PROVO — Kayla Lamoreaux says she's starting to see the future of her historic, tree-lined neighborhood. And, to her, it isn't pretty.
She's noticing more "For Sale" signs. Yet, she also hears that prospective buyers are turning away from homes in the historic, downtown area.
Lamoreaux believes the reason for the change in the neighborhood — a part of Provo's inner city that turned into neat rows of owner-occupied homes instead of untidy rental units — is the imminent closure of Maeser Elementary School.
Controversy has swirled since last month when the Provo Board of Education voted to shuttle children from Maeser to a new school in southeast Provo. Residents fret that the district's plans for the 101-year-old building won't enhance the residential neighborhood.
Residents opposed to the school's closure have a plan.
Fearful that the Provo district will centralize programs for at-risk teens and low-income families at Maeser, residents such as Lamoreaux are urging the district to sell the block where the school stands to a neighborhood redevelopment group.
"The only way to revitalize the neighborhood is to encourage new families to move in," she said.
She added that the redevelopment group, which she did not name, was interested in a project that could result in up to 24 new homes on the four-acre block.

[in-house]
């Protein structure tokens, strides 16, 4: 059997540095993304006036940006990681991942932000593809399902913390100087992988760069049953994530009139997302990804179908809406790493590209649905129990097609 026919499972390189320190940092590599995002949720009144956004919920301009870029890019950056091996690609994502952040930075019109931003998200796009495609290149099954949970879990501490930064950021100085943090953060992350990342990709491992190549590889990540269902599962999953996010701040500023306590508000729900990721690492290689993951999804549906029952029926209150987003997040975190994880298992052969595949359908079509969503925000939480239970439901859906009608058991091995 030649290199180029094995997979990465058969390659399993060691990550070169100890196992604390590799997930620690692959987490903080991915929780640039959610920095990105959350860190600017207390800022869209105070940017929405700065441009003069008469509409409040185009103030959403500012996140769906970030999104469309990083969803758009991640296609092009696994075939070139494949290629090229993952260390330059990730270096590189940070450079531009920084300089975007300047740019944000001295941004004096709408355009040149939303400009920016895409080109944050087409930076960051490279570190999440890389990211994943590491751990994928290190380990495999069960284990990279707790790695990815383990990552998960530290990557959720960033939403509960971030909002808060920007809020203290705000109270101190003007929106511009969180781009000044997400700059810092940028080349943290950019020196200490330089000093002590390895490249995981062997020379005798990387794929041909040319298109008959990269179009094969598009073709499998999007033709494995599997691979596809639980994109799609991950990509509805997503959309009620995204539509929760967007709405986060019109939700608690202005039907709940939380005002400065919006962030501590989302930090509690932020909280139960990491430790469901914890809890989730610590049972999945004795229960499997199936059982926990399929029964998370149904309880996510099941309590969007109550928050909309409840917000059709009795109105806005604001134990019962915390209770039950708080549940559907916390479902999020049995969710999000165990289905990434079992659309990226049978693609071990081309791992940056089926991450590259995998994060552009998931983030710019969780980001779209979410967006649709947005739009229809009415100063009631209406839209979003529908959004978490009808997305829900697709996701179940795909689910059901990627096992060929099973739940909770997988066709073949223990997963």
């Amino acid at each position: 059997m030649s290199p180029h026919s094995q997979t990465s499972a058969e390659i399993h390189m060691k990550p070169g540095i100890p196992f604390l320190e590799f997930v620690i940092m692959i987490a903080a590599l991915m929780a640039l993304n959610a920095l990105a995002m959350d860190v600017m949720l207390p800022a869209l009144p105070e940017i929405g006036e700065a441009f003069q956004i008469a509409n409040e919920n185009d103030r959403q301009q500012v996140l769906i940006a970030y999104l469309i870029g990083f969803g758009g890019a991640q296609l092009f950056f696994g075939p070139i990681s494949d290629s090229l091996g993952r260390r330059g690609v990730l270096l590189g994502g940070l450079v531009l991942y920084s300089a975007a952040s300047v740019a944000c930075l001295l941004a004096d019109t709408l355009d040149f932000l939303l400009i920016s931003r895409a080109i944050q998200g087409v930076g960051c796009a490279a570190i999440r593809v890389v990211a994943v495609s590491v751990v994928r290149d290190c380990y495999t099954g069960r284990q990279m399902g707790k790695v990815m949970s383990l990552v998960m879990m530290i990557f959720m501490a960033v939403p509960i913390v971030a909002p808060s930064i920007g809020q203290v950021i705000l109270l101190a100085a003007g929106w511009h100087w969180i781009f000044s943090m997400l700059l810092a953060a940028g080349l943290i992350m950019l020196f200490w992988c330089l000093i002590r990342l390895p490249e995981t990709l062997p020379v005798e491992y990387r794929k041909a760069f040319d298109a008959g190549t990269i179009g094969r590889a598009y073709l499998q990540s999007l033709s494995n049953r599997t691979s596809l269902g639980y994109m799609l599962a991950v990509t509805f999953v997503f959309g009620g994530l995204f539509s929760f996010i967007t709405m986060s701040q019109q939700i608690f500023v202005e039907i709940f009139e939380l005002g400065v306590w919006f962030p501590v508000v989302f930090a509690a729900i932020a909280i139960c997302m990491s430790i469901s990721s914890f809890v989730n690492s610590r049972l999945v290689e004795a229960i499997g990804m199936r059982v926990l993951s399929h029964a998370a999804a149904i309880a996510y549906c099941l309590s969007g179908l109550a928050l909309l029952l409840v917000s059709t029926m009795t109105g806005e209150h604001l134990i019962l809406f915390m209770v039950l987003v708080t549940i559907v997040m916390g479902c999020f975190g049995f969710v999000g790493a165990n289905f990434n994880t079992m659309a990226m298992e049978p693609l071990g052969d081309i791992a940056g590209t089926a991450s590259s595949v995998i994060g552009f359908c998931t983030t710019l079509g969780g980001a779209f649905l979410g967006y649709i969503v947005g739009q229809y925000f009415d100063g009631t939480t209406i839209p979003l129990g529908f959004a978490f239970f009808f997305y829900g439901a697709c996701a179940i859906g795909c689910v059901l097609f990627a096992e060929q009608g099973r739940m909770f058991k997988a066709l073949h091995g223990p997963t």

"As a board you're going to leave a legacy," she said. "Put the social programs in there and watch them deteriorate" the neighborhood.
She requested that the board, which opted not to comment on the proposal Tuesday, discuss the issue at next month.
The board seemed taken aback at the proposal, considering members decided last month to form a task force that would recommend which programs will be housed at the school.
The committee consists of seven residents, five district staffers and two PTA leaders. Two professors from Brigham Young University will work as consultants.
For now, district officials say the building could be used for teacher training, literacy tutoring centers, high school courses for adults and teen mothers, a resource center for parents and a program for year-round students who are off-track.
Provo had hoped to operate a "community enrichment center" for struggling families at Maeser. A $500,000 grant that would have paid for the program was not awarded to Provo district, however.
Greg Hudnall, student services director, said the district would be forced to sell the school and the land if residents oppose all of the programs that could be housed at the building. The district could not afford to maintain the building if state- or grant-funded programs weren't allowed there, he said.
The new school will be paid for with money from a 1997 $22.5 million general-obligation bond issue. It will be built on about seven acres in Ironton.